The world is finally – finally – starting to appreciate the value of diversity and inclusion in the workplace, and we’ll all be better for it in the long run.
But we’re not there yet. Not even close.
Mark Feffer broke down the progress (or lack thereof) in a recent piece based on new research from the Workforce Disclosure Initiative. To put it nicely, the numbers were bleak, with only 19 percent of companies even disclosing data about their workforce – an increase from the year before.
Dig a little deeper, and things started looking worse, with 75 percent sharing a gender breakdown but only 36 percent reporting on ethnicity.
So, let’s take a moment to acknowledge that while we might be on the road to D&I, we’re early on, we have a long way to go – and that last part is keeping recruiters up at night.
Recruiters know that D&I doesn’t happen at once. They know this because they know who is in the workforce. But, even so, they’re tasked with not only prioritizing D&I but also delivering – and the pressure is mounting.
Supply chain thinking
Remember all that talk about purple squirrels a while back? Those elusive “perfect” candidates with the right mix of everything?
D&I initiatives have become a purple squirrel hunt. Except there’s a problem. A pink elephant in the room if we’re keeping with cutesy euphemisms.
It’s something few want to admit: there isn’t always the supply of diverse talent needed to satisfy demand. To play the long game, we also need to think about another familiar concept of talent (or candidate) pipelines.
Unfortunately, what we don’t always connect is the similarity between talent pipelines and supply chains. At least not until COVID-19 and coverage of PPE shortages, the skyrocketing price of lumber, and the Ever Given getting stuck in the Suez Canal.
Supply chains are what it takes to bring a product from source to supplier to end-user. Talent pipelines are what it takes to get a job seeker from source to candidate to employee. Chains and pipelines involve interconnected approaches that facilitate an activity – and if one part breaks down, the whole operation feels the effects.
When it comes to D&I, if there aren’t enough diverse job seekers entering the pipeline, there won’t be anyone to hire. So we can start to make a difference by engaging and speaking up, by going where the candidates are – directly to the source.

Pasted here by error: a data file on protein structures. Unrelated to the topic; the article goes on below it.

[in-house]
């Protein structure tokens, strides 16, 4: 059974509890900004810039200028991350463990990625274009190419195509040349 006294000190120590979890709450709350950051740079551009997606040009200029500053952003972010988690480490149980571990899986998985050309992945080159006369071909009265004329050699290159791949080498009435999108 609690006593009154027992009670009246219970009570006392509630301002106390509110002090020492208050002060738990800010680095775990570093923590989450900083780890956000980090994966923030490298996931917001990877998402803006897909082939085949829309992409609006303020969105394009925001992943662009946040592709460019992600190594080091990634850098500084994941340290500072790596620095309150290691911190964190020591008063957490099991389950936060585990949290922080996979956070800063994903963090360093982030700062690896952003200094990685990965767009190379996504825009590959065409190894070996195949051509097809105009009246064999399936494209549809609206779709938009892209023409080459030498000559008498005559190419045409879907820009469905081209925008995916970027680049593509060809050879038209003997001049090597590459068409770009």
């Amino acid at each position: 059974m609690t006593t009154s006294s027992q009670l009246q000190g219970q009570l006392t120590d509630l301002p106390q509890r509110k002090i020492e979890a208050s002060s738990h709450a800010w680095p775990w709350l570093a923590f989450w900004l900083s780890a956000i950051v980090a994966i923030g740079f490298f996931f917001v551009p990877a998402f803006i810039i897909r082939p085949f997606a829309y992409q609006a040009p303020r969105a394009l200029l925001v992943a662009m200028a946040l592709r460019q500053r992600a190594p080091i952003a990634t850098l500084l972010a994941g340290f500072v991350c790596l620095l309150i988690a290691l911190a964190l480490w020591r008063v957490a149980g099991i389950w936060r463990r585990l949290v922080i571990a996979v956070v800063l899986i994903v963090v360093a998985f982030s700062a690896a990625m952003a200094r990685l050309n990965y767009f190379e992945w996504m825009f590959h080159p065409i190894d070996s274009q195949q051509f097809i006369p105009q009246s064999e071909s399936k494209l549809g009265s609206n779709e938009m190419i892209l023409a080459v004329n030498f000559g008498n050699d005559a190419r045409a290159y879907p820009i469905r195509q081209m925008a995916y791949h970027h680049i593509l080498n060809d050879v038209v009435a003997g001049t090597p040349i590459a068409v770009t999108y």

That’s the first step.
Making the investment
To guarantee the sustainability of pipelines, we also have to address the potential shortage of diverse candidates because, unlike consumer goods, candidates don’t get manufactured.
That’s not to suggest the commodification of diversity, but rather, how we understand the systems in place and what it will take to rethink the entire talent lifecycle. We have to acknowledge that inclusion requires investment because many organizations weren’t designed to retain diversity. At least not inherently.
Take women. It’s a well-known fact that women remain underrepresented in the STEM workforce. Lesser-known are the details of the decades-long journey to change this, beginning with World War II.
Gains have been made, with women making up 27 percent of STEM workers in 2019 versus 8 percent in 1970, but we’re talking about 50 years in between. We have to build the supply chain, which means seeking out, empowering, and developing diverse talent through early exposure, training and learning opportunities, and mentorship and fellowship.
Likewise, we should turn a critical eye to hiring processes. By now, it’s clear that if we keep doing things the same way, our supply chain will get stuck and impact our ability to fill the pipeline.
That includes how we source, engage, and attract candidates today and the strategies and programs we leverage to minimize bias and promote D&I post-hire.
Still, one study out of the U.K. found that ethnic minorities have to send 60 percent more applications to get the same response from employers as their white counterparts. That indicates that the immediate problem is those of us doing the recruiting.
So, we need to use tools that “level the playing field” for these candidates through anonymization. For example, by removing identifying characteristics that can trigger bias, we can match profiles with positions rather than focusing on names, photos, graduation years, or location.
Once we recognize that the future won’t be diverse unless we create it, we alleviate the immediate pressure to deliver.
It’s going to be a long road, one that we’re paving as we go.